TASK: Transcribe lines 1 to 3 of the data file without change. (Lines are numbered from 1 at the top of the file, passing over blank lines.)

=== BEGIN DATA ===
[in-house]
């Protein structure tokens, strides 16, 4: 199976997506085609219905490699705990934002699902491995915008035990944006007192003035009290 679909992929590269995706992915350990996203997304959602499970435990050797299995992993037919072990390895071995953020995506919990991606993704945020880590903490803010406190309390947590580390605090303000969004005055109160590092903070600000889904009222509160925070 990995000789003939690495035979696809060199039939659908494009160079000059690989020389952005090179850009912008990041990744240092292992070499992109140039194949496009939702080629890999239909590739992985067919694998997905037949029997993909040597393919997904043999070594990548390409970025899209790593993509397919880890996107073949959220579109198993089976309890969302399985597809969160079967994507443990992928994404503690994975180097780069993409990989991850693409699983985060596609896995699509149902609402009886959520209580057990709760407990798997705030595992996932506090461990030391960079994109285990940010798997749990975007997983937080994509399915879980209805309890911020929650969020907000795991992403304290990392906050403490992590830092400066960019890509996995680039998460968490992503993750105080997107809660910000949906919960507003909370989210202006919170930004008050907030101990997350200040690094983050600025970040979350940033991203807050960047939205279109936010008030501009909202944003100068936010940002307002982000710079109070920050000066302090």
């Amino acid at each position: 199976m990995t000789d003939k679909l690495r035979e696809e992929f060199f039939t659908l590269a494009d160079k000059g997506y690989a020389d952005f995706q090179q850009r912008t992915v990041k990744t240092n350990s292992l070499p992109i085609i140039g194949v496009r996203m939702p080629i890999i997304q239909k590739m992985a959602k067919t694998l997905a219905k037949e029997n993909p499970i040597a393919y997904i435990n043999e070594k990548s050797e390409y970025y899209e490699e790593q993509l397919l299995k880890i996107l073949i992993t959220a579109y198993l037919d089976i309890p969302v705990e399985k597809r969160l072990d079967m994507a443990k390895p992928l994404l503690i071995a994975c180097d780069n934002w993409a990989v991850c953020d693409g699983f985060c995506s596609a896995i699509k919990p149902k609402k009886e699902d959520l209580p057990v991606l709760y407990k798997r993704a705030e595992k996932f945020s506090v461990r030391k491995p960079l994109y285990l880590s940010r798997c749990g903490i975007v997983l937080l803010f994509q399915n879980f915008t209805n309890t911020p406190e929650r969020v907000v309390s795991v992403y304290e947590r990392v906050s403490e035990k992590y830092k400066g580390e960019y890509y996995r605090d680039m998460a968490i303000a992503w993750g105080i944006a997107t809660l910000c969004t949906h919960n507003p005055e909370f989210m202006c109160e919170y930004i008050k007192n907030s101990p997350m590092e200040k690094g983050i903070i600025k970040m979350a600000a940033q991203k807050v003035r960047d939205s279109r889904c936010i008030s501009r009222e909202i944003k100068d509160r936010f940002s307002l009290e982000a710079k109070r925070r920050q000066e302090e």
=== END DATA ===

[in-house]
């Protein structure tokens, strides 16, 4: 199976997506085609219905490699705990934002699902491995915008035990944006007192003035009290 679909992929590269995706992915350990996203997304959602499970435990050797299995992993037919072990390895071995953020995506919990991606993704945020880590903490803010406190309390947590580390605090303000969004005055109160590092903070600000889904009222509160925070 990995000789003939690495035979696809060199039939659908494009160079000059690989020389952005090179850009912008990041990744240092292992070499992109140039194949496009939702080629890999239909590739992985067919694998997905037949029997993909040597393919997904043999070594990548390409970025899209790593993509397919880890996107073949959220579109198993089976309890969302399985597809969160079967994507443990992928994404503690994975180097780069993409990989991850693409699983985060596609896995699509149902609402009886959520209580057990709760407990798997705030595992996932506090461990030391960079994109285990940010798997749990975007997983937080994509399915879980209805309890911020929650969020907000795991992403304290990392906050403490992590830092400066960019890509996995680039998460968490992503993750105080997107809660910000949906919960507003909370989210202006919170930004008050907030101990997350200040690094983050600025970040979350940033991203807050960047939205279109936010008030501009909202944003100068936010940002307002982000710079109070920050000066302090």
């Amino acid at each position: 199976m990995t000789d003939k679909l690495r035979e696809e992929f060199f039939t659908l590269a494009d160079k000059g997506y690989a020389d952005f995706q090179q850009r912008t992915v990041k990744t240092n350990s292992l070499p992109i085609i140039g194949v496009r996203m939702p080629i890999i997304q239909k590739m992985a959602k067919t694998l997905a219905k037949e029997n993909p499970i040597a393919y997904i435990n043999e070594k990548s050797e390409y970025y899209e490699e790593q993509l397919l299995k880890i996107l073949i992993t959220a579109y198993l037919d089976i309890p969302v705990e399985k597809r969160l072990d079967m994507a443990k390895p992928l994404l503690i071995a994975c180097d780069n934002w993409a990989v991850c953020d693409g699983f985060c995506s596609a896995i699509k919990p149902k609402k009886e699902d959520l209580p057990v991606l709760y407990k798997r993704a705030e595992k996932f945020s506090v461990r030391k491995p960079l994109y285990l880590s940010r798997c749990g903490i975007v997983l937080l803010f994509q399915n879980f915008t209805n309890t911020p406190e929650r969020v907000v309390s795991v992403y304290e947590r990392v906050s403490e035990k992590y830092k400066g580390e960019y890509y996995r605090d680039m998460a968490i303000a992503w993750g105080i944006a997107t809660l910000c969004t949906h919960n507003p005055e909370f989210m202006c109160e919170y930004i008050k007192n907030s101990p997350m590092e200040k690094g983050i903070i600025k970040m979350a600000a940033q991203k807050v003035r960047d939205s279109r889904c936010i008030s501009r009222e909202i944003k100068d509160r936010f940002s307002l009290e982000a710079k109070r925070r920050q000066e302090e």